A politician can choose to remind voters that they have a choice, and that they should choose him or her. Or they can choose to argue that voters have no choice, thus undercutting the democratic principles of this republic.

While this may not be a new problem, it is worth noting that politicians in the past have chosen instead to underline voters’ free will, as with John F. Kennedy when accepting the Democratic nomination in 1960: “The Democratic party has once again placed its confidence in the American people, and in their ability to render a free and fair judgment and in my ability.”

As in so many other parts of society, Catholics have a special role to play here. Reason tells us that free will is important, but in a political culture that continually denigrates it, the Gospel is a reminder of its value.

The false gods of campaign season

The language of inevitability is about structuring voter choice. If a political candidate, whether Mr. Biden or Mr. Trump or anyone else, is the great savior of the people, then the people are powerless without him. If Mr. Trump’s nomination is inevitable, then the G.O.P. never had the power to stop him. And by a certain logic in parts of the Biden camp, the Democrats are powerless to choose anyone but Joe Biden.

In all of these cases, passivity is presented as a brute fact. Again, this is not to deny that wide-scale factors shape political life in a way that ordinary citizens have very little direct control over, nor that life in mass society presents special challenges for democracy.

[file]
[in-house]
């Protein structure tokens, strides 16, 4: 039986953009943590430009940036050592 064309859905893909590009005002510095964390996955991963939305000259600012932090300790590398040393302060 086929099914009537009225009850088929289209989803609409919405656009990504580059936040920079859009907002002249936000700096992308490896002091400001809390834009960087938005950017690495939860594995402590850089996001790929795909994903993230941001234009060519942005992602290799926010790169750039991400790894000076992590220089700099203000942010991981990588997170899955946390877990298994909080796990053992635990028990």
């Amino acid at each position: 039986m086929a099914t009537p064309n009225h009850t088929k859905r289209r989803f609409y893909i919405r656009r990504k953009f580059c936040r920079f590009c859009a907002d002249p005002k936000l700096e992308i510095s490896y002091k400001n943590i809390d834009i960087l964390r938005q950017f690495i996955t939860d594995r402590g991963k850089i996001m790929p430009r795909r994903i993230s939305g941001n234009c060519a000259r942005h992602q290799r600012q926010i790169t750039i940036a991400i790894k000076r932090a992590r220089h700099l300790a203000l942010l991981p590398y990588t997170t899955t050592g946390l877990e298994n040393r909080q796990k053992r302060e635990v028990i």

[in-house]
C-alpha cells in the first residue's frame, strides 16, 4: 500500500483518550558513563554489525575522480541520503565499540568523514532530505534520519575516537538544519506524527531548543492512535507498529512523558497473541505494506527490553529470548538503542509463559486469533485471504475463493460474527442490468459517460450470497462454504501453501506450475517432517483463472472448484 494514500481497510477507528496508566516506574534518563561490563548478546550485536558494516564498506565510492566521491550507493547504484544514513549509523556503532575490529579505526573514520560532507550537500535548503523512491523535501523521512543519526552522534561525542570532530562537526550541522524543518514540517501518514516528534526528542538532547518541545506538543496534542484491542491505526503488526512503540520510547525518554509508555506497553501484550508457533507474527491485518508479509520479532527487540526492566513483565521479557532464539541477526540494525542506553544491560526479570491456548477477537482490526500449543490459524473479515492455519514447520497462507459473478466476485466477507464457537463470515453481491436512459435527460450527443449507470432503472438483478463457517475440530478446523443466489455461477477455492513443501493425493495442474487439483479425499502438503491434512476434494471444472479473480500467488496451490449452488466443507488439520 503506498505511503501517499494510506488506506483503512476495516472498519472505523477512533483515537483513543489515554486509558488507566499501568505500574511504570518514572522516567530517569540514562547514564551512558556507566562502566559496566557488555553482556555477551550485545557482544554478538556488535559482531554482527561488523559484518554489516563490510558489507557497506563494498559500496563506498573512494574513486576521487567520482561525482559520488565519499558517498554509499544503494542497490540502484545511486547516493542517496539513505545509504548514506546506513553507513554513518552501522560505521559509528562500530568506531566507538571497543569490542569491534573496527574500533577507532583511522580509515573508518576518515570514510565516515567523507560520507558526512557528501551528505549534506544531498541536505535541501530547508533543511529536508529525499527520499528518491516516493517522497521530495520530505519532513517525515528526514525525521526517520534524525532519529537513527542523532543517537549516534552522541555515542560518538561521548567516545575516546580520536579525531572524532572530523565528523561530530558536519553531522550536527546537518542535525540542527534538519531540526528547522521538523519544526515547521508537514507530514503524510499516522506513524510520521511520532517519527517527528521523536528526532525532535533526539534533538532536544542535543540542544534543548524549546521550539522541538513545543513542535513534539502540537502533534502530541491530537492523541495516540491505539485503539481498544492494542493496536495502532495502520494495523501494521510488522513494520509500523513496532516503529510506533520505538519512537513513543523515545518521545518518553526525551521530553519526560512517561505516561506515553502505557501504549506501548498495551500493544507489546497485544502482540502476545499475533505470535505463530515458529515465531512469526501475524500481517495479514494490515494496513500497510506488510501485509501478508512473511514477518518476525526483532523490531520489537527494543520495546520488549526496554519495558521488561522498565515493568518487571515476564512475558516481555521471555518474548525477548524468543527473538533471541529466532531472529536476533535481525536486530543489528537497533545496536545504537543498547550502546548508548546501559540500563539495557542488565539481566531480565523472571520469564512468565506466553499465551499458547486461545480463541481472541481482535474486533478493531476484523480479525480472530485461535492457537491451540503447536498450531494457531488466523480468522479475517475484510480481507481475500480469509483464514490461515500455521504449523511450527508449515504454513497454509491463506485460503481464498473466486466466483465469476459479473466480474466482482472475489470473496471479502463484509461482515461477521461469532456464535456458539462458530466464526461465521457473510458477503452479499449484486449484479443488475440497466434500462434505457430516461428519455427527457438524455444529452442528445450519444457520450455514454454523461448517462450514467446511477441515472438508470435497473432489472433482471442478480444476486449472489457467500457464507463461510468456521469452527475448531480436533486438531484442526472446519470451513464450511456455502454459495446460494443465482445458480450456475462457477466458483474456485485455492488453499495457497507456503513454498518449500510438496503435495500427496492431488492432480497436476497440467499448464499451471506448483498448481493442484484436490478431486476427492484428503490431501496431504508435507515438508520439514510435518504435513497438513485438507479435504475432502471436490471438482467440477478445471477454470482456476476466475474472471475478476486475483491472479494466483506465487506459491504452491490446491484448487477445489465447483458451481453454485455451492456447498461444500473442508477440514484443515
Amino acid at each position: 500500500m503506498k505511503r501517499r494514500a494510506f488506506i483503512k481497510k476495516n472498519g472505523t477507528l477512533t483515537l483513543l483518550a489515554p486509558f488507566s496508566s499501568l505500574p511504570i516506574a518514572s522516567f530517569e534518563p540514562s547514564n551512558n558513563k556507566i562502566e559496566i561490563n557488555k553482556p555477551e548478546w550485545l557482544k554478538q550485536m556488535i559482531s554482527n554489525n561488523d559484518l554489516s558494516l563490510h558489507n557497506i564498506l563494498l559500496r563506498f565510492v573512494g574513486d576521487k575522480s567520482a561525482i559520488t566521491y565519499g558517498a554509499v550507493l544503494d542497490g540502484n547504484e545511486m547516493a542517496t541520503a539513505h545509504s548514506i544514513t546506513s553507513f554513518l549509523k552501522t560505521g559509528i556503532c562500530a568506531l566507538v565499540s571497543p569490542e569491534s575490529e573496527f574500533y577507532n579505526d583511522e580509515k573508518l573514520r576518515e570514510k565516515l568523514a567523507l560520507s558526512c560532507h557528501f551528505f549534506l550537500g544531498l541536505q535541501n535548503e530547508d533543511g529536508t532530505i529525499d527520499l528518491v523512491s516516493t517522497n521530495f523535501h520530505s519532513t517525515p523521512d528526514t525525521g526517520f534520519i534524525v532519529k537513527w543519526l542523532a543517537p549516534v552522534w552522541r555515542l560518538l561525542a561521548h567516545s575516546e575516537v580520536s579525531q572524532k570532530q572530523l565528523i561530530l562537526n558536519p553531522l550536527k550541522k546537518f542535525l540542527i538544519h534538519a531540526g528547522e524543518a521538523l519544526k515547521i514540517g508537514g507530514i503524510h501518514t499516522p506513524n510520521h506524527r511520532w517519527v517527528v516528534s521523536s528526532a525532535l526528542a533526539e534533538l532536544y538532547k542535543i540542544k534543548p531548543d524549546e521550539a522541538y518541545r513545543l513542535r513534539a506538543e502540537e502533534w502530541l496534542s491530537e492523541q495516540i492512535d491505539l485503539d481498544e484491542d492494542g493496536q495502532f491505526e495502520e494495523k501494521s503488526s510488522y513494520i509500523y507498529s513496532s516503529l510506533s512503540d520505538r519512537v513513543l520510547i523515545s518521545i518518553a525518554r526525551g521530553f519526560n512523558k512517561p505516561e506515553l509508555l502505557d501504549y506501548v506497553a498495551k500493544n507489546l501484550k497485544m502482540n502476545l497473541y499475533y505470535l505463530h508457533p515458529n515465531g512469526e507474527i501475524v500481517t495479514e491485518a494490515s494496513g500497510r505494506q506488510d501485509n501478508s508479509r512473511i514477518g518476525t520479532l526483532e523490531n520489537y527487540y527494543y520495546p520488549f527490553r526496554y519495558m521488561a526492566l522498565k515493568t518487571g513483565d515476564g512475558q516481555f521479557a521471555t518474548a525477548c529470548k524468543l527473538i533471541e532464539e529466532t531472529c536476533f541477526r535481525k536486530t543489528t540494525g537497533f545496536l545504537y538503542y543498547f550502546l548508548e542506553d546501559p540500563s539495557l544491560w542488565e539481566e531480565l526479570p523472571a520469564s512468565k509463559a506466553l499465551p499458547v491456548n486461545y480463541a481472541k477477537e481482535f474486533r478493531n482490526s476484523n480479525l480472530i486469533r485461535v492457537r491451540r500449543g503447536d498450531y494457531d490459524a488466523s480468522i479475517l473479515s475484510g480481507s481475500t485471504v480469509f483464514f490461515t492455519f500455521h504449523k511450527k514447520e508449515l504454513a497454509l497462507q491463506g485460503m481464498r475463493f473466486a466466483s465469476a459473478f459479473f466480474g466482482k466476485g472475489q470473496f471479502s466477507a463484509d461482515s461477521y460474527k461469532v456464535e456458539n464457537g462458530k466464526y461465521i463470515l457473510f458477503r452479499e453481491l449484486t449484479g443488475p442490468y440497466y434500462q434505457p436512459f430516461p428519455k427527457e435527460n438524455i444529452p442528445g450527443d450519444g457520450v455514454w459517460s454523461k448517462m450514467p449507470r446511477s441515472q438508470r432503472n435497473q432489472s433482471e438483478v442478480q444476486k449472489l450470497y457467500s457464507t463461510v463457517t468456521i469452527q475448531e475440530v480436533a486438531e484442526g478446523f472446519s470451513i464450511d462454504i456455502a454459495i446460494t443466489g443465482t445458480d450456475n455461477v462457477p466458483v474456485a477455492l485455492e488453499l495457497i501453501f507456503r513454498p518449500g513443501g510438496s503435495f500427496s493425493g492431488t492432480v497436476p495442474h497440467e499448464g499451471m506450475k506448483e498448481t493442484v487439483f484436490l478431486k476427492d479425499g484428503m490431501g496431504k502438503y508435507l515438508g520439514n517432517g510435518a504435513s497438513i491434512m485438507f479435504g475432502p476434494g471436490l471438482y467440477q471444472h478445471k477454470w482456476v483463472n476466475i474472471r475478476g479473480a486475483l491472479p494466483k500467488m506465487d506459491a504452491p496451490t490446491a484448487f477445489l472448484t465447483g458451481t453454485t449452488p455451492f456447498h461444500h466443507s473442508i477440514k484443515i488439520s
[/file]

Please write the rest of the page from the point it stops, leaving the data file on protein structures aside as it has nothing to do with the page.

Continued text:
But when U.S. politics responds to widespread feelings of passivity by elevating it as a central campaign tactic, then one begins to suspect that the language of “inevitability” is a strategy more than a description of facts. Someone is actually selling passivity.

One begins to suspect that the language of “inevitability” is a strategy more than a description of facts. Someone is actually selling passivity.

And when political campaigns offer their candidates as the one person who can solve all of our problems or hold off the apocalypse, then one begins to suspect that this salvation narrative is also a cheap electoral ploy, one that toys with secularized Christian tropes to sell apocalypse.

The Gospel assumes a dialogue between God’s initiative and human cooperation, whereas too often in politics passivity is proclaimed as a virtue for citizens. This leaves the initiative to politicians, who are somewhat less than divine.

Do the stories we tell ourselves about U.S. political life encourage us to cooperate with God? To be his hands and feet on earth? Or do they encourage us to seek a temporal savior to save us from our earthly enemies?

For that is the ultimate limit of the nature of politics. If human life is a kind of cooperation with God’s initiative, then we must not only cultivate cooperation with grace, but recognize that grace is a gift from God, not from princes.

This is part of a series of columns by Bill McCormick, S.J., on the 2024 election. Also read: “How to prepare for next year’s elections? Here are 3 tips to keep you spiritually sane” and “Is politics bad? It depends on your view of human nature.”